Poll finds majority of Americans favor health insurance exchanges

NEWS IN BRIEF — Posted Feb. 18, 2013

Print  |   Email  |   Respond  |   Reprints  |   Like Facebook  |   Share Twitter  |   Tweet Linkedin

The American public largely supports major Affordable Care Act coverage expansions in 2014, including the establishment of state health insurance exchanges and the expansion of Medicaid, according to a survey by the Kaiser Family Foundation, Harvard School of Public Health and the Robert Wood Johnson Foundation.

Among the random sample of 1,347 adults who were interviewed for the survey, 55% said the exchanges should be a top priority for their respective legislatures and state governors. Eighteen states are setting up their own marketplaces, at least seven have opted to partner with the federal government on exchanges, and the rest will turn over their exchanges to the federal government.

“Governors are largely splitting along partisan lines on the exchanges, but the public is not. People like the idea,” Drew Altman, Kaiser’s president and CEO, said in a statement. More than 50% of respondents said their states should expand Medicaid. But in looking at the results along party lines, 66% of Republicans favor maintaining the status quo in their program, whereas 75% of Democrats seek expansion. Independents were divided evenly on the issue.

Fifty-two percent of respondents thought the law’s opponents should try to amend the ACA so it has less of an impact on health care professionals, employers and taxpayers. When asked what federal health program areas should be a priority for federal spending in 2013, veterans’ health care and addressing health problems resulting from man-made or natural disasters topped the list.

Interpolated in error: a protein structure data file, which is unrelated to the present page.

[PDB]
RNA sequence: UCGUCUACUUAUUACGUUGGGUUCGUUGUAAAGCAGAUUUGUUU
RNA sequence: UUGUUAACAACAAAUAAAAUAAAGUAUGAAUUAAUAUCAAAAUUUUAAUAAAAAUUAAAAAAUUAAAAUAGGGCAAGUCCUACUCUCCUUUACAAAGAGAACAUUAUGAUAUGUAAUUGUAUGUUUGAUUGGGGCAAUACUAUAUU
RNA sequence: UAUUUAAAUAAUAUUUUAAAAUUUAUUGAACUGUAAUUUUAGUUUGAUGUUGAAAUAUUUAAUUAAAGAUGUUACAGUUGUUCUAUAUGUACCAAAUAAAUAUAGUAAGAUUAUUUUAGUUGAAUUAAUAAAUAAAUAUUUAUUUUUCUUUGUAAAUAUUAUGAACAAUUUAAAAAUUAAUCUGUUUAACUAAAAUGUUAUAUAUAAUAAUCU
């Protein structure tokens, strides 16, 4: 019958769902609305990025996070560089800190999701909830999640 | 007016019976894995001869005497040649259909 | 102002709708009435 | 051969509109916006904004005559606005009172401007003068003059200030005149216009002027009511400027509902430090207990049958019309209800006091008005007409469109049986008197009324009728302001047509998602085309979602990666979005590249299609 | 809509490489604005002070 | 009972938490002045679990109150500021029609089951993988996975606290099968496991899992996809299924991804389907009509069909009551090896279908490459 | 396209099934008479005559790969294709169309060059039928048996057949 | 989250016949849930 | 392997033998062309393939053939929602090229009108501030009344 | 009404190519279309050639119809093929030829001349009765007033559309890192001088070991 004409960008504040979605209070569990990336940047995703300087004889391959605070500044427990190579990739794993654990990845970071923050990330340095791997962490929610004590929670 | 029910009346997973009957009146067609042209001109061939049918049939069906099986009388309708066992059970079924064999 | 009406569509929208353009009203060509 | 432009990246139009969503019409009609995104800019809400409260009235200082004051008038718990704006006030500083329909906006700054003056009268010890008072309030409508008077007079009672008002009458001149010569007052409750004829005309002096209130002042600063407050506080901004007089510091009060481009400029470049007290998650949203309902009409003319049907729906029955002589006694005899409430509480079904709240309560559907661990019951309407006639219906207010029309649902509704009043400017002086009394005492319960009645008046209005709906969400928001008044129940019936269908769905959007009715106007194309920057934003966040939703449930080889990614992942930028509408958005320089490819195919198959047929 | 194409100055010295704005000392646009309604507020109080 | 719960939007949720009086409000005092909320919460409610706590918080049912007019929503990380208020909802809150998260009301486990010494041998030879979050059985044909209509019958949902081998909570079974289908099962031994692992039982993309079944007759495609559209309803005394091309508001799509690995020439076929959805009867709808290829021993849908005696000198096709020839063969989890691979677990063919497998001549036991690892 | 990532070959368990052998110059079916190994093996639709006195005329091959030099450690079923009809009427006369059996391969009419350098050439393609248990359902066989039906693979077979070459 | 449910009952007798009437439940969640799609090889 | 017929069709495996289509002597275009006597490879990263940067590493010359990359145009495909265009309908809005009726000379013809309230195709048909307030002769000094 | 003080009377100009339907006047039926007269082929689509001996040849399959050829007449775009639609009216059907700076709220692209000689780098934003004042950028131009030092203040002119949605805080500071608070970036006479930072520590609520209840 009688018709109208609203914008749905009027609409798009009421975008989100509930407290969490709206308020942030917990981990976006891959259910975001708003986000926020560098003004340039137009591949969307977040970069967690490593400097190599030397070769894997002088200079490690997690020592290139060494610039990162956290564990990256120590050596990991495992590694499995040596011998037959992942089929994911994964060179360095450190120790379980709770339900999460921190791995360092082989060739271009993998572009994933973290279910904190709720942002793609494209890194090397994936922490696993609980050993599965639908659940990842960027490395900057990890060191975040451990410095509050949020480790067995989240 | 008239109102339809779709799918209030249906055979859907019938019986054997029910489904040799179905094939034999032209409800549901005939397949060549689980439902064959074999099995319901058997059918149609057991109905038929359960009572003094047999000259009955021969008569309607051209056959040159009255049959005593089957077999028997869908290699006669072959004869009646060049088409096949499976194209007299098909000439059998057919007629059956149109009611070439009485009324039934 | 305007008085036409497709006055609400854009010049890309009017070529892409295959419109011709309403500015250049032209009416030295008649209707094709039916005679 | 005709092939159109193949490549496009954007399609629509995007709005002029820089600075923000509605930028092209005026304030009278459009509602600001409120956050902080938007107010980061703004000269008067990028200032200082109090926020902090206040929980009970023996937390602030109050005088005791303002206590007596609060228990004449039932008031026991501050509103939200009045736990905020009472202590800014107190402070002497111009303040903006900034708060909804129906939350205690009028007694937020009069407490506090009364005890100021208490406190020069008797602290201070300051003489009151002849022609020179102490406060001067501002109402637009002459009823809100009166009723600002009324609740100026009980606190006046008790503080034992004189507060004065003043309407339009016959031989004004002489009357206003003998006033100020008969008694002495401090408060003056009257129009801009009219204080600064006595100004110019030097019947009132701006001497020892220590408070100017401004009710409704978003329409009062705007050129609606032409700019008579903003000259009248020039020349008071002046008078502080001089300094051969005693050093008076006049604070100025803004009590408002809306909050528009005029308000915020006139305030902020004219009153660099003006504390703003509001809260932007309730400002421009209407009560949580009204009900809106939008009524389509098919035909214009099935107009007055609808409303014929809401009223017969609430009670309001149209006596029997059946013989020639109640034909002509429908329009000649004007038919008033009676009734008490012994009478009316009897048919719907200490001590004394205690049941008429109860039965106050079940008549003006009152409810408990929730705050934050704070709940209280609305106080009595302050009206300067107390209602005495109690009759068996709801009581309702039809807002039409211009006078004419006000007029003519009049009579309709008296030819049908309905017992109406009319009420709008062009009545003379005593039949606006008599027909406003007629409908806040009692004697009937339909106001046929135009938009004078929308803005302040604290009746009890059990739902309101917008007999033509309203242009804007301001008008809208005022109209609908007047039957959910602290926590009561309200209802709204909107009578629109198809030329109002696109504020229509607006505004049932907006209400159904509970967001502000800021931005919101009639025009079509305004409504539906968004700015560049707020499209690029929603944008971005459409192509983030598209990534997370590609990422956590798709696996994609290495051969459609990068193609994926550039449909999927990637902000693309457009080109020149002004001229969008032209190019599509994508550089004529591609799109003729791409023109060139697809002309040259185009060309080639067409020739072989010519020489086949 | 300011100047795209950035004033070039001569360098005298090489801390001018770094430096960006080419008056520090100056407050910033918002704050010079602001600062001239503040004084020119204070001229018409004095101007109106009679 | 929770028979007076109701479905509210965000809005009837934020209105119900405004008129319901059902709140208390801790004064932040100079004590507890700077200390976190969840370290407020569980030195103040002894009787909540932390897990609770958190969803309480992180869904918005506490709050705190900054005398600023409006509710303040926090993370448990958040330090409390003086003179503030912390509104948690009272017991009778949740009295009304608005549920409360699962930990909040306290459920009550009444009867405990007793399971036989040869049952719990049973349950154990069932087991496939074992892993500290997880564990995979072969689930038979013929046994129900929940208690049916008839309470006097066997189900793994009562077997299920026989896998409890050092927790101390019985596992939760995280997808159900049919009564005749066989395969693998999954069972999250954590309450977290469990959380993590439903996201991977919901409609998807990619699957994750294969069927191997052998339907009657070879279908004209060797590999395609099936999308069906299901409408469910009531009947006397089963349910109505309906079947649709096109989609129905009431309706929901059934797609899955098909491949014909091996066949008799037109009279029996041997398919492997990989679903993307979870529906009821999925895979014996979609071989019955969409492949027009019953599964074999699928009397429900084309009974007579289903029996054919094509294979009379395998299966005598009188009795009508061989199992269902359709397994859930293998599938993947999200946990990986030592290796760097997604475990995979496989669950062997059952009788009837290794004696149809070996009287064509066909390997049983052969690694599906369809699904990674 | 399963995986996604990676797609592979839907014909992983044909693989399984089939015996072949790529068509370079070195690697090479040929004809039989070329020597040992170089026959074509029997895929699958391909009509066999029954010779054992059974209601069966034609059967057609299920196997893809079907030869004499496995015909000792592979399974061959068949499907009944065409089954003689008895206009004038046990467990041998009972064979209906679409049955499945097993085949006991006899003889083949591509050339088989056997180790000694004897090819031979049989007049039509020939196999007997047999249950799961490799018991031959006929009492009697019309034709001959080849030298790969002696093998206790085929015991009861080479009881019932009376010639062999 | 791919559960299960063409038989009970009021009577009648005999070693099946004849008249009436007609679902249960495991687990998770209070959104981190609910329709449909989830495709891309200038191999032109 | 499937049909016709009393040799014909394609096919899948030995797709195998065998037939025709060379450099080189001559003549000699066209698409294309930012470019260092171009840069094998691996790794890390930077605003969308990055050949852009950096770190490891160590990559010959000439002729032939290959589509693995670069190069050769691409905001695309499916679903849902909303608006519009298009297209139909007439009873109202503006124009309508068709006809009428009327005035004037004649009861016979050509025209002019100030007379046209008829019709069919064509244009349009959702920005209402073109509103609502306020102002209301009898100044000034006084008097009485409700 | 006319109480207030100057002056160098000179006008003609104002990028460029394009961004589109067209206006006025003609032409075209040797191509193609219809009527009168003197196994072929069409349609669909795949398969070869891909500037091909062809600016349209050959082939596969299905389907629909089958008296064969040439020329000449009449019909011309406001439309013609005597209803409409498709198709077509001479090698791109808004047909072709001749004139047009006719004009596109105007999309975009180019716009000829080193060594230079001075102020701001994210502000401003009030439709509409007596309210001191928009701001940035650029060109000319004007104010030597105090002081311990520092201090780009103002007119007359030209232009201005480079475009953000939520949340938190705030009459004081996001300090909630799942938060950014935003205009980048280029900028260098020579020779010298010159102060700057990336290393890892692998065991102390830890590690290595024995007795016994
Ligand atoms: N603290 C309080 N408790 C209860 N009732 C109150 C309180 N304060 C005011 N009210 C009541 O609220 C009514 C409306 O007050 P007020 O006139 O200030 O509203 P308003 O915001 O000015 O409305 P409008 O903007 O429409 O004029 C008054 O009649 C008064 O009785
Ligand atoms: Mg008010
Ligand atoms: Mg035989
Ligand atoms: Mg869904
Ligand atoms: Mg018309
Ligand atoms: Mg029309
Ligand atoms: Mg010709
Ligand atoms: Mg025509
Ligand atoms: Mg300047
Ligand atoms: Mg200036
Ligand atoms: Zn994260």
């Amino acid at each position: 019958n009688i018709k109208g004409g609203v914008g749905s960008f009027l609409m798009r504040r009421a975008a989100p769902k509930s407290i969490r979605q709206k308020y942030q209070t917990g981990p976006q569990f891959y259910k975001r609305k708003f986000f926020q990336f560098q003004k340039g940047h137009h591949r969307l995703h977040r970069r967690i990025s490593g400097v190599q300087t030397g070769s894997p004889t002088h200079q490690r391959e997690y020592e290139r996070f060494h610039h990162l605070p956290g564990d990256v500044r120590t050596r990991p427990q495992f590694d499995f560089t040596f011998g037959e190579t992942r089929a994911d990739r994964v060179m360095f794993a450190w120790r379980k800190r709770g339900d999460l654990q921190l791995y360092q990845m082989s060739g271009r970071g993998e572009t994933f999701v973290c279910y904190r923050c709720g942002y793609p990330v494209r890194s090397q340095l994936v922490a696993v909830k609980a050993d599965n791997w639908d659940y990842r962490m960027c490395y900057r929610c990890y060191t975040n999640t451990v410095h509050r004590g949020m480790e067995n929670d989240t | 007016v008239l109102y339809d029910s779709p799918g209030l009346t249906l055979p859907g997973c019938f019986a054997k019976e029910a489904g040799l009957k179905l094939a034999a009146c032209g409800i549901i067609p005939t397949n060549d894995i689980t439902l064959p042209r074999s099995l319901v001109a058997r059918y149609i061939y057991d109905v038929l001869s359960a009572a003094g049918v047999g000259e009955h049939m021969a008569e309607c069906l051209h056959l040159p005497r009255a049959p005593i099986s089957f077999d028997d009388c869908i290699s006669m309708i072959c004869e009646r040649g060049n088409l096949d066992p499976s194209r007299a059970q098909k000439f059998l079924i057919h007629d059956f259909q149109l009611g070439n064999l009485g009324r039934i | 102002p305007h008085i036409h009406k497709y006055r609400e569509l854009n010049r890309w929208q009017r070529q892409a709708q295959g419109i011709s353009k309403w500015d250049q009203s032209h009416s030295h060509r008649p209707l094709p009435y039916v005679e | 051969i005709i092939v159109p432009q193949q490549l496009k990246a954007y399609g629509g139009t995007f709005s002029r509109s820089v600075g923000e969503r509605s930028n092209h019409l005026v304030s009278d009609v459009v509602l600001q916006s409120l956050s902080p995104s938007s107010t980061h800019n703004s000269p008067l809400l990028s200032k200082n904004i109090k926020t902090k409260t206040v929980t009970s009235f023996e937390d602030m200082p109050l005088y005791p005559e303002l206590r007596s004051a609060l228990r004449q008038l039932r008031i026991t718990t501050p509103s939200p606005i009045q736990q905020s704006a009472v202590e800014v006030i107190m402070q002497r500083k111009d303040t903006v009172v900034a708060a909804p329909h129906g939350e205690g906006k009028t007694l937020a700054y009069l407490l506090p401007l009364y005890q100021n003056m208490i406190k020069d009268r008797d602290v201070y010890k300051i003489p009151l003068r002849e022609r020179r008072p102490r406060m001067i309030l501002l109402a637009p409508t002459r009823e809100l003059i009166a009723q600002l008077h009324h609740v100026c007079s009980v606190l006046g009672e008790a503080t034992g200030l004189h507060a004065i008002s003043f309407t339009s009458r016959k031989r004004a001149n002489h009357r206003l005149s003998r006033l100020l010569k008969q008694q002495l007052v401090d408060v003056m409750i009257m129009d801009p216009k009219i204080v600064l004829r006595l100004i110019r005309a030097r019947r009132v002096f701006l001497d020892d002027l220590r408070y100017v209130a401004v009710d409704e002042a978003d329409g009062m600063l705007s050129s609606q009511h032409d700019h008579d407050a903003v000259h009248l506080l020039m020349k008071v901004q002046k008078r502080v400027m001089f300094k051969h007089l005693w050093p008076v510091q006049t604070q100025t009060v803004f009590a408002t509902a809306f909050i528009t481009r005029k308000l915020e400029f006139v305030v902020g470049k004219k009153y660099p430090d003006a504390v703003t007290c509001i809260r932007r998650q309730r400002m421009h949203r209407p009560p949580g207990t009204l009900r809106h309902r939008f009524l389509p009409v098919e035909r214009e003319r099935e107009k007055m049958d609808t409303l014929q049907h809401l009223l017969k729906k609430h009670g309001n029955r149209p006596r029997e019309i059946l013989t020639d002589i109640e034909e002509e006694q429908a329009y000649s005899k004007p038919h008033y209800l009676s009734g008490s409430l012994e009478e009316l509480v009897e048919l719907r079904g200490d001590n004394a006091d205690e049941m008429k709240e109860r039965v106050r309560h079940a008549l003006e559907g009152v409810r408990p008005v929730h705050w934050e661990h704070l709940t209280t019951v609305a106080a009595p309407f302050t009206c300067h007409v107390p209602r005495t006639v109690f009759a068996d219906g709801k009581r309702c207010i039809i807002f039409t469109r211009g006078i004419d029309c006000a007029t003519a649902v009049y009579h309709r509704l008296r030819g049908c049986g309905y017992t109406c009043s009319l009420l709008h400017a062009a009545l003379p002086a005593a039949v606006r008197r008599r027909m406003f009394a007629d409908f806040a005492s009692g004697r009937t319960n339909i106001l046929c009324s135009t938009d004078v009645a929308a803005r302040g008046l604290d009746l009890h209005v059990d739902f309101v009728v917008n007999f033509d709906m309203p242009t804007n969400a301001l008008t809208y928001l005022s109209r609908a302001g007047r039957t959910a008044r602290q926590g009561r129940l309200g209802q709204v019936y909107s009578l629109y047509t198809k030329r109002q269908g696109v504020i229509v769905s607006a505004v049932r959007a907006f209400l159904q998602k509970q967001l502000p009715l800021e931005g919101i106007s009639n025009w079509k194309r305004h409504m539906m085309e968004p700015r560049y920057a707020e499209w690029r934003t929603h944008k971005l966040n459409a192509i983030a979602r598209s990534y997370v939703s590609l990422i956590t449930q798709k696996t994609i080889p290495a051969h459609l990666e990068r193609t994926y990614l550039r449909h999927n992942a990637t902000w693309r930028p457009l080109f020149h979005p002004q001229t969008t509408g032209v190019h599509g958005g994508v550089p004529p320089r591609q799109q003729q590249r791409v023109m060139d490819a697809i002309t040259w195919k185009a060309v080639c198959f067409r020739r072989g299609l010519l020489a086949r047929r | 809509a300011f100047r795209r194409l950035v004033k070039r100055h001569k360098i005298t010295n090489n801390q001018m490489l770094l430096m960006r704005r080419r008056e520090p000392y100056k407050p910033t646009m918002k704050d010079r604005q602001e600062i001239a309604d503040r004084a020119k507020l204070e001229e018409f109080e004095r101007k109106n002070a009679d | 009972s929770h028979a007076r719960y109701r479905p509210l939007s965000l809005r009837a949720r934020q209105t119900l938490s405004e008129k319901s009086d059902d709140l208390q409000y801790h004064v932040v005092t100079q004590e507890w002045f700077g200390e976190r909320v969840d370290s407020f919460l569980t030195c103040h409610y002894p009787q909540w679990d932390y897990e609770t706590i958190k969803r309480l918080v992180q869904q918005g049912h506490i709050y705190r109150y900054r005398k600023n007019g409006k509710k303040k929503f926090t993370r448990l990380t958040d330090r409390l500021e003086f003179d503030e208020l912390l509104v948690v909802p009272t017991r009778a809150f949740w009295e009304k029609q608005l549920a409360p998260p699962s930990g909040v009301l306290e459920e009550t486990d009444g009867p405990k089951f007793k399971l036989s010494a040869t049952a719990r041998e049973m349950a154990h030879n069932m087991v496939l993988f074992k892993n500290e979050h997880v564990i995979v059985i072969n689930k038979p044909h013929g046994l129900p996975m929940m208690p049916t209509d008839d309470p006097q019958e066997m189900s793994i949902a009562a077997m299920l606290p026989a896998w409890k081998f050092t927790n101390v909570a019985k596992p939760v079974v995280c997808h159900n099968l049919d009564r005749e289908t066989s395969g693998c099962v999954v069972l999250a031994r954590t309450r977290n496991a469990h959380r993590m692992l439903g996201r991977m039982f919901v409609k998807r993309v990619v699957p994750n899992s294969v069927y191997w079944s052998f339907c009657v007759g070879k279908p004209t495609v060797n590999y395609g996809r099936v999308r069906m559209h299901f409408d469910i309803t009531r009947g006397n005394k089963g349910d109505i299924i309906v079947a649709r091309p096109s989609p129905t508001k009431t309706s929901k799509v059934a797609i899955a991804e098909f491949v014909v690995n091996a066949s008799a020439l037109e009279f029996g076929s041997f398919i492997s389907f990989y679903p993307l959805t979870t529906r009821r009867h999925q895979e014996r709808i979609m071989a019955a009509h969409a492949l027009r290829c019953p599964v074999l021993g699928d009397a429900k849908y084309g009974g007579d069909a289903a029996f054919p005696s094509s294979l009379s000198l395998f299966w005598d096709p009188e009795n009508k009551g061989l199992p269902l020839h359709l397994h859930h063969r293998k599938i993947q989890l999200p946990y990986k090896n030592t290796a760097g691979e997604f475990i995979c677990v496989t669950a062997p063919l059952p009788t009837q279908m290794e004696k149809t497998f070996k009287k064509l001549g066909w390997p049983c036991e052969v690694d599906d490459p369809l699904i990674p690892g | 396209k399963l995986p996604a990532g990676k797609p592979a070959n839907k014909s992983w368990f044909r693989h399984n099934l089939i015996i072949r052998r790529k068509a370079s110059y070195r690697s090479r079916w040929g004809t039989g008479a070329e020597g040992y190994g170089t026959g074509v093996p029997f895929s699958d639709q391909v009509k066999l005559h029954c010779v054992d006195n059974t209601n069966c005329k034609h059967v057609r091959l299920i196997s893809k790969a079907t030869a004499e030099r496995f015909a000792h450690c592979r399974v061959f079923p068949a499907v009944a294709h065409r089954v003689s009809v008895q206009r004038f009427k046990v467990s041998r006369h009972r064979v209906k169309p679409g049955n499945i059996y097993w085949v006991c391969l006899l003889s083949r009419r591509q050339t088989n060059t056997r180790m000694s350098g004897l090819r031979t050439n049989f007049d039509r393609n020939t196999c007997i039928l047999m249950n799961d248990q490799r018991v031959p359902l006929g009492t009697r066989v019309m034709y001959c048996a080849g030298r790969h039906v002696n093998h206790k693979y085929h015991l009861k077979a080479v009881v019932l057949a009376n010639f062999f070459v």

Back to top



Read story

Confronting bias against obese patients

Medical educators are starting to raise awareness about how weight-related stigma can impair patient-physician communication and the treatment of obesity. Read story

Read story


American Medical News is ceasing publication after 55 years of serving physicians by keeping them informed of their rapidly changing profession. Read story

Read story

Policing medical practice employees after work

Doctors can try to regulate staff actions outside the office, but they must watch what they try to stamp out and how they do it. Read story

Read story

Diabetes prevention: Set on a course for lifestyle change

The YMCA's evidence-based program is helping prediabetic patients eat right, get active and lose weight. Read story

Read story

Medicaid's muddled preventive care picture

The health system reform law promises no-cost coverage of a lengthy list of screenings and other prevention services, but some beneficiaries still might miss out. Read story

Read story

How to get tax breaks for your medical practice

Federal, state and local governments offer doctors incentives because practices are recognized as economic engines. But physicians must know how and where to find them. Read story

Read story

Advance pay ACOs: A down payment on Medicare's future

Accountable care organizations that pay doctors up-front bring practice improvements, but it's unclear yet if program actuaries will see a return on investment. Read story

Read story

Physician liability: Your team, your legal risk

When health care team members drop the ball, it's often doctors who end up in court. How can physicians improve such care and avoid risks? Read story

  • Stay informed
  • Twitter
  • Facebook
  • RSS
  • LinkedIn